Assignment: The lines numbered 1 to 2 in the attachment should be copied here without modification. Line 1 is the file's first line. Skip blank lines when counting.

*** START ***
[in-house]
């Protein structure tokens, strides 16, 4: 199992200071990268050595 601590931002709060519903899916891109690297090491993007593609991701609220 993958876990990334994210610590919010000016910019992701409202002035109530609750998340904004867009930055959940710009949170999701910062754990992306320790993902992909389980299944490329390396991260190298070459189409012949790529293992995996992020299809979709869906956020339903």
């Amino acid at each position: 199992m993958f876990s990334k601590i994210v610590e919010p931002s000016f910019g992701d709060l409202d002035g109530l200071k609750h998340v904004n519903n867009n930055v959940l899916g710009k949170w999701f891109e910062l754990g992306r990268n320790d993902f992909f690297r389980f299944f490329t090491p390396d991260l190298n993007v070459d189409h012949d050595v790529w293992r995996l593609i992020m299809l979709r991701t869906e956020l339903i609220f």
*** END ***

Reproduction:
[in-house]
């Protein structure tokens, strides 16, 4: 199992200071990268050595 601590931002709060519903899916891109690297090491993007593609991701609220 993958876990990334994210610590919010000016910019992701409202002035109530609750998340904004867009930055959940710009949170999701910062754990992306320790993902992909389980299944490329390396991260190298070459189409012949790529293992995996992020299809979709869906956020339903």